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RLUIPA includes private chapel’s

Written by Daniel P. Dalton on August 20, 2012 Category: Land Use and Zoning, RLUIPA

A federal court in California recently held that an individual adequately stated a claim under the Religious Land Use and Institutionalized Persons Act (RLUIPA) when he was not allowed to build a chapel on his land. In Anselmo v. County of Shasta, California, the plaintiff, owner of a ranch and winery, sought to build a small chapel on his expansive property in Shasta County. The plaintiff is described as “a devout Roman Catholic,” and claims that the closest place of worship which comports with his beliefs is a one-and-a-half hour drive away from his property. To remedy this, he began building a small chapel on his property for worship which would also be available to his workers and visiting priests. The county has denied the necessary permits for the building. The plaintiff filed suit in federal court alleging a violation of his rights under the US Constitution and RLUIPA.

The county submitted a motion to dismiss the suit. When addressing the RLUIPA claim in the opinion regarding the motion, the court said that the plaintiff had properly stated a claim under the “substantial burden” prong of RLUIPA. In order to state a claim under the “substantial burden” provision, a plaintiff must allege, among other things, that a government restriction has place a substantial burden upon its religious exercise. Even though there was no religious institution involved, the plaintiff’s wishes “to build a chapel on his land in order to worship in accordance with his faith are sufficient to allege that religious exercise is implicated.” In considering whether the plaintiff had sufficiently alleged that the county had placed a substantial burden on his religious exercise, the court noted that without the private chapel, the plaintiff would be burdened with a three-hour round-trip drive every day in order to worship according to his beliefs. The court ruled that this was more than “mere inconvenience” and was enough to survive a motion to dismiss on the RLUIPA claim. Many of the plaintiff’s other claims in the suit were dismissed, so the “substantial burden” prong of RLUIPA should be the central issue in the case moving forward.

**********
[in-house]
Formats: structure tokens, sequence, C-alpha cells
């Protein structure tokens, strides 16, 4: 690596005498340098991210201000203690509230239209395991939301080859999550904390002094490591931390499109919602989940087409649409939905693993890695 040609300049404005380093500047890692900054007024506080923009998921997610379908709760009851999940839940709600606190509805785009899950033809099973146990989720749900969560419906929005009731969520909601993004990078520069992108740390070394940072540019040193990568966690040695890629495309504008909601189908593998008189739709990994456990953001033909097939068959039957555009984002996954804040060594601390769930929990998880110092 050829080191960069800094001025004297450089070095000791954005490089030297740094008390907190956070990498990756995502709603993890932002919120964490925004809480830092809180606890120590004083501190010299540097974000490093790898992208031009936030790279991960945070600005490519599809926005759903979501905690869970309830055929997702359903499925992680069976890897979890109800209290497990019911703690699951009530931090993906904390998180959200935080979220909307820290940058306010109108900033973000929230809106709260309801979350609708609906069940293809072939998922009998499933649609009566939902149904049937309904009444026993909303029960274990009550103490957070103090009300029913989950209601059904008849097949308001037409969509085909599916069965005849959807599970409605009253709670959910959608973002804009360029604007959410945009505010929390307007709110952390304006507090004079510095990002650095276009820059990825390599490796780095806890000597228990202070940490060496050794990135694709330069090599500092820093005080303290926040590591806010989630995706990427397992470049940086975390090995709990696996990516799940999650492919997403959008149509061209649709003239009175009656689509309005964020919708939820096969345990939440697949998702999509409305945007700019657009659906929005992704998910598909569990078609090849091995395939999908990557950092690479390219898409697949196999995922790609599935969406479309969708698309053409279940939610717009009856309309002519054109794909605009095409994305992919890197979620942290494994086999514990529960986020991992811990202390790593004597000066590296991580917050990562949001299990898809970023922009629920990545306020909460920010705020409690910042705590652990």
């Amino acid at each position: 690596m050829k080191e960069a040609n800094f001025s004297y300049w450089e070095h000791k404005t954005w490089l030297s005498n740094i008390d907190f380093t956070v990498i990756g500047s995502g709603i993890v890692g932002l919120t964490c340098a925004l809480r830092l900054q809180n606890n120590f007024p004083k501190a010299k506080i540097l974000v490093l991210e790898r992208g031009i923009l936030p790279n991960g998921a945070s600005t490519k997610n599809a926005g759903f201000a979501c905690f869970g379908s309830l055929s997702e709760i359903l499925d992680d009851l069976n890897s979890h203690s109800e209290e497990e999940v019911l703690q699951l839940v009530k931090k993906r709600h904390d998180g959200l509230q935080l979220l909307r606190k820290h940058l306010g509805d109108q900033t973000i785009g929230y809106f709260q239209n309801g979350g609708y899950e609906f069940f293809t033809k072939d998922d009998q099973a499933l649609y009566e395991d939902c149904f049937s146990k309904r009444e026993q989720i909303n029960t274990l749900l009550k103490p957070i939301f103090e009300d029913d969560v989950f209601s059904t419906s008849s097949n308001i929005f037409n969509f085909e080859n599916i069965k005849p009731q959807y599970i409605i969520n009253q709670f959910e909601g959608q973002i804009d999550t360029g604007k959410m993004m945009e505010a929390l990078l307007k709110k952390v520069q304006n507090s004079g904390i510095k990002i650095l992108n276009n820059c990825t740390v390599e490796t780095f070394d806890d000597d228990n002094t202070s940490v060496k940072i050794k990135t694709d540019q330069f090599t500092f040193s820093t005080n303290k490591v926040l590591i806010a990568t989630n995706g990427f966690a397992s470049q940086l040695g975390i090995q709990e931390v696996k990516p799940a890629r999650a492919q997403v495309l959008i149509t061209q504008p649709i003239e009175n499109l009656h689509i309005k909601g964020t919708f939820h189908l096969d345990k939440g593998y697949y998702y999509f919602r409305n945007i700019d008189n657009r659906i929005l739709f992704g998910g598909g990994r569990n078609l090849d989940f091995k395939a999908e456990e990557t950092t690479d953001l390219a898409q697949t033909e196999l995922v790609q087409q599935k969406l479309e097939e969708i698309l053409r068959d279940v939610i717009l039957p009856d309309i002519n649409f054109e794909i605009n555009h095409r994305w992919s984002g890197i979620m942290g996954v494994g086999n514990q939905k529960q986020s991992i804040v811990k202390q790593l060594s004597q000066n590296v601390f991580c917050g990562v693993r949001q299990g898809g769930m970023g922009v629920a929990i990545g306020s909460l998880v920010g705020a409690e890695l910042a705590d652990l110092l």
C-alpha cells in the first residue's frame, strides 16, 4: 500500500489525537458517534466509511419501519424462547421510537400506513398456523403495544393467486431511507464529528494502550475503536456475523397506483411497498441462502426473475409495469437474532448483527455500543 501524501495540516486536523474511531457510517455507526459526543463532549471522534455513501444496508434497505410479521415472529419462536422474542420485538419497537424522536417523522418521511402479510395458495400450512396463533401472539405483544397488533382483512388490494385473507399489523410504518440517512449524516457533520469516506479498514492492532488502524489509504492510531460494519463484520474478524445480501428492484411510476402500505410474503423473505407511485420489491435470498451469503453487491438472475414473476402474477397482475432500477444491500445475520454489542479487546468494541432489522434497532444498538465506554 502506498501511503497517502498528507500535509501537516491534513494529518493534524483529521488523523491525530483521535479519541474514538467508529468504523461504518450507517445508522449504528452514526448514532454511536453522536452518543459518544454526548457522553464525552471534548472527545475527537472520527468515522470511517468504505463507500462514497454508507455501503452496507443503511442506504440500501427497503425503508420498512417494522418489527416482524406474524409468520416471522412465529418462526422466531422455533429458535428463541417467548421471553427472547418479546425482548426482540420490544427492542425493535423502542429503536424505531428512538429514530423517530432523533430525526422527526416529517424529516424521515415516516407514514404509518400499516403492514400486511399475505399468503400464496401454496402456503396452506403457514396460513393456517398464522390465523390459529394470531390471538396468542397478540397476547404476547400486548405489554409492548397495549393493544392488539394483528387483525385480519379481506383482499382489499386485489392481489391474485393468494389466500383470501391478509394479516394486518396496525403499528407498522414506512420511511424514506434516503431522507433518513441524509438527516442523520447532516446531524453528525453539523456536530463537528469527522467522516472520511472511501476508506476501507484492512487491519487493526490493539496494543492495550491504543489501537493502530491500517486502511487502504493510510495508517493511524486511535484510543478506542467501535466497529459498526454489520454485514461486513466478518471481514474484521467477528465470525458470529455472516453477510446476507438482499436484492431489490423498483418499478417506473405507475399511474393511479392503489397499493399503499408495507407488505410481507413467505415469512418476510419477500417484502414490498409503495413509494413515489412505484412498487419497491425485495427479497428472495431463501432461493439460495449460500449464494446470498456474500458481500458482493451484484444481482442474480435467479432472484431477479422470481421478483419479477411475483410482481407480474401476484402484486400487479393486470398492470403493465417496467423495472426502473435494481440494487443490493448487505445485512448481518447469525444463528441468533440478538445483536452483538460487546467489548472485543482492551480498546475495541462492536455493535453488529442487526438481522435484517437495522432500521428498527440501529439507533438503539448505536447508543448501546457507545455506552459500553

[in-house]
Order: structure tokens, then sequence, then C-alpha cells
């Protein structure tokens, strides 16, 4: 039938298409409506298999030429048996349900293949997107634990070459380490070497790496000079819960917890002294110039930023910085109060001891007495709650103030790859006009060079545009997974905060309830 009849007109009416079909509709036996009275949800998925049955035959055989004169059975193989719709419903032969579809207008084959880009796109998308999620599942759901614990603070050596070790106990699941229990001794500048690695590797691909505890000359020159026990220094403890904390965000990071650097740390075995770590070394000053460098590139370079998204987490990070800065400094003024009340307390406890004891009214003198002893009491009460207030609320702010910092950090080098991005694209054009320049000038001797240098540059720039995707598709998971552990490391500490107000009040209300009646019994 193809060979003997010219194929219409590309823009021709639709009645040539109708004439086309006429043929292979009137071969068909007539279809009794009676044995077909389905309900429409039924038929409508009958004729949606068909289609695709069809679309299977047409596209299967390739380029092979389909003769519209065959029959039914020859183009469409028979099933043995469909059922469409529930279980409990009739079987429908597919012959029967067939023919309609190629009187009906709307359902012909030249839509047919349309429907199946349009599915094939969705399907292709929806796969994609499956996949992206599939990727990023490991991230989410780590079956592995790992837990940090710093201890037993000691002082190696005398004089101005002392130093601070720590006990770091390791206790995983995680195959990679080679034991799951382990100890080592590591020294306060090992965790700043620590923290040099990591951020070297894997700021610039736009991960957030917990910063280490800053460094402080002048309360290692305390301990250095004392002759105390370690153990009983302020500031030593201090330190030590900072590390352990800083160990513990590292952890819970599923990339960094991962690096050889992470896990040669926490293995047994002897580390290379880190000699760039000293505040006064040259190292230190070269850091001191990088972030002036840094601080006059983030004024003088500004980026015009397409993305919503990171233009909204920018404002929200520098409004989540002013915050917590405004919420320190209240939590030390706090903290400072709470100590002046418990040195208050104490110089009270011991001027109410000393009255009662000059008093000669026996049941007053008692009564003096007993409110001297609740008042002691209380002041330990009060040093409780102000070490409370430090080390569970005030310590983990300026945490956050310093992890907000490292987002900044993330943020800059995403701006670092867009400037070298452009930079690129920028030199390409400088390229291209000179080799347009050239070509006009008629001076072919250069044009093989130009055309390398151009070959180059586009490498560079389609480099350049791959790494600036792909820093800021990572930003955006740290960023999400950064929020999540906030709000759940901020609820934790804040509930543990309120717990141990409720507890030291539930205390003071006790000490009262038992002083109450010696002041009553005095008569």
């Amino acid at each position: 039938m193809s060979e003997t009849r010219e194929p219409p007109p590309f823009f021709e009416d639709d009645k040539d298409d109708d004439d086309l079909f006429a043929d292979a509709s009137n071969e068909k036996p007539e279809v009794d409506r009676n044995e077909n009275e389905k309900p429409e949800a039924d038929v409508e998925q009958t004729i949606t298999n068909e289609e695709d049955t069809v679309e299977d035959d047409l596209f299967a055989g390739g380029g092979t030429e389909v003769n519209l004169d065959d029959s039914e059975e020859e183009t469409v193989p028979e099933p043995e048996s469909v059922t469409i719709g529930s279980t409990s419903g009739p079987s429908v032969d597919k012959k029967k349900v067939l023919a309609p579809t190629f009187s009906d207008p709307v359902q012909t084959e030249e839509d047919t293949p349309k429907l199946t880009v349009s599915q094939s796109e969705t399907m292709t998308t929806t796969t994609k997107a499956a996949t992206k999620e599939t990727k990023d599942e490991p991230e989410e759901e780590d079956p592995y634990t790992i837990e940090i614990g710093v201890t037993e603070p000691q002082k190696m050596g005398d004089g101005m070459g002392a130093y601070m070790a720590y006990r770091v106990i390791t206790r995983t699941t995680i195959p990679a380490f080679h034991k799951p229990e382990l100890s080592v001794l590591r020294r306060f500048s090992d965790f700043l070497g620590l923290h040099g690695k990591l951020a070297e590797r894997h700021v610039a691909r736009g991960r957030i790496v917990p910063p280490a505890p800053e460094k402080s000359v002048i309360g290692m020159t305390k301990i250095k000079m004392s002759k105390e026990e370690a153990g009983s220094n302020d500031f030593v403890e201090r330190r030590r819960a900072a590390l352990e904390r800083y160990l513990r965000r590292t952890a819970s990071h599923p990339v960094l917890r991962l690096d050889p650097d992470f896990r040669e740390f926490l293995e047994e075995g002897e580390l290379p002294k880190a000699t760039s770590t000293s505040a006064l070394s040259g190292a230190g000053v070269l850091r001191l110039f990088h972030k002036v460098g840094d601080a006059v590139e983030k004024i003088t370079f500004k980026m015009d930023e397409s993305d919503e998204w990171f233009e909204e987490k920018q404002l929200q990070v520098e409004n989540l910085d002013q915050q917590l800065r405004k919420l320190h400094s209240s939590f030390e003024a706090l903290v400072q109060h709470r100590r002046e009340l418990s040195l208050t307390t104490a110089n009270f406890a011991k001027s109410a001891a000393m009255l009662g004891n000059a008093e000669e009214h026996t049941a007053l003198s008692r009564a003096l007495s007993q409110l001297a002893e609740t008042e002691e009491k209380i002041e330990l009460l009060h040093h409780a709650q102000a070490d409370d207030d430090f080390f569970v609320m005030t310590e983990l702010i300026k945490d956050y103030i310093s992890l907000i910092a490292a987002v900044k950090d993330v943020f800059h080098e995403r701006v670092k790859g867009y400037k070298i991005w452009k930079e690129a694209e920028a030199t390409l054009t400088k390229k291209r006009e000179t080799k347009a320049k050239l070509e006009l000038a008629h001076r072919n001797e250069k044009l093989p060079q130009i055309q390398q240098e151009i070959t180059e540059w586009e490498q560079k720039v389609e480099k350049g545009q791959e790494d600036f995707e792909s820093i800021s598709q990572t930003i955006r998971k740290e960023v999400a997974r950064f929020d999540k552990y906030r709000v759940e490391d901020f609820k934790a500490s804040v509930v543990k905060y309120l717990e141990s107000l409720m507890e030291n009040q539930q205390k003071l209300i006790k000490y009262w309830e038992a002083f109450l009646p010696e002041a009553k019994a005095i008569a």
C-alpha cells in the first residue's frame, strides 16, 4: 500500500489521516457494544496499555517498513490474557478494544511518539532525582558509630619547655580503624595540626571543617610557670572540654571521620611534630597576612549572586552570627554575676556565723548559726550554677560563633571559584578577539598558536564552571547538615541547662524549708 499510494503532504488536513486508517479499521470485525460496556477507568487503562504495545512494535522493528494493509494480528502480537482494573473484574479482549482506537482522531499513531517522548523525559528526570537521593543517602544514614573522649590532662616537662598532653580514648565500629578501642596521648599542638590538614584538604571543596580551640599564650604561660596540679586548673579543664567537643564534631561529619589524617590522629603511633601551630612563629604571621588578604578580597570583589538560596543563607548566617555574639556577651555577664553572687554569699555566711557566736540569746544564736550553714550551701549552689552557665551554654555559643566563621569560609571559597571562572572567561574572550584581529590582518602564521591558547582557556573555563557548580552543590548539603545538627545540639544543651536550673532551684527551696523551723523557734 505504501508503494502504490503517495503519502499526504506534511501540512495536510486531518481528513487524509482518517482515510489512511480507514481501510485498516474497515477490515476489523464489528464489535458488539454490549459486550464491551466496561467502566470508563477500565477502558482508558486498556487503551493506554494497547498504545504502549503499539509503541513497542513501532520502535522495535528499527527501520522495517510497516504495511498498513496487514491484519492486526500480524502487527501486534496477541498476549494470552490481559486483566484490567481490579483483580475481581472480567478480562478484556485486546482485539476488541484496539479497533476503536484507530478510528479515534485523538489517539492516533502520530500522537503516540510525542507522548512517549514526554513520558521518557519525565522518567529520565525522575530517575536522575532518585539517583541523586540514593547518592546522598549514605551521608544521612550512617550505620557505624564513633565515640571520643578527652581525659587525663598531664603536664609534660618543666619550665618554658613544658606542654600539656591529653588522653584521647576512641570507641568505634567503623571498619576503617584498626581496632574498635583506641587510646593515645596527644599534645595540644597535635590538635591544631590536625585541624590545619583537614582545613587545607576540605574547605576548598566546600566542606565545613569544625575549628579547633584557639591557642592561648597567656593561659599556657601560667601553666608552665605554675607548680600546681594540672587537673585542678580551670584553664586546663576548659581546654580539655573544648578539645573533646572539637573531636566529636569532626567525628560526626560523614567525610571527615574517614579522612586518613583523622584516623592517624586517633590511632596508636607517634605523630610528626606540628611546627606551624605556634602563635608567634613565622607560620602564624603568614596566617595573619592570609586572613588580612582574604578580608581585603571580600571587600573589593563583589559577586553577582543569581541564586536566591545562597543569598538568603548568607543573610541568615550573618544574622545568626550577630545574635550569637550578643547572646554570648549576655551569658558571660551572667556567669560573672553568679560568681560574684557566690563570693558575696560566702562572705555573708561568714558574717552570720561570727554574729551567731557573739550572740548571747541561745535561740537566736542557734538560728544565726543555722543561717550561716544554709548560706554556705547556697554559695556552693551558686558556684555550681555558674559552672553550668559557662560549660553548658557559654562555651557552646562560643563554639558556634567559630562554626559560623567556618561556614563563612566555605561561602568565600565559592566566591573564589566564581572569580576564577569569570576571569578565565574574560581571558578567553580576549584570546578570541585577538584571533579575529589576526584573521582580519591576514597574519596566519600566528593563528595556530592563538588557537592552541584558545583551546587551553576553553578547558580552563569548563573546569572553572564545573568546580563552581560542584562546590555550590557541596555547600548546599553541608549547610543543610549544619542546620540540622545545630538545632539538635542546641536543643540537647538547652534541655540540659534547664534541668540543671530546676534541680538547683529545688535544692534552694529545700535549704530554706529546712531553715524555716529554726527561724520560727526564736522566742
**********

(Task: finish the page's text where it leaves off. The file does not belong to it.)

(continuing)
While it remains to be seen if the plaintiff’s arguments will prevail when this case is resolved, this opinion shows that RLUIPA protections extend beyond the obvious situation of a religious institution building a worship center. In this case, an individual with no official affiliation with a larger religious institution has been able to state a claim under RLUIPA to protect his building of what is essentially a personal chapel. While the plaintiff may not ultimately prevail in this case, it will surely be a case worth watching. The attorneys at Dalton & Tomich, PLC have extensive, nation-wide experience with RLUIPA claims, particularly in California. We represent people and institutions of all faiths. If you feel that your rights or the rights of your institution have been violated in this regard, please do not hesitate to contact us.

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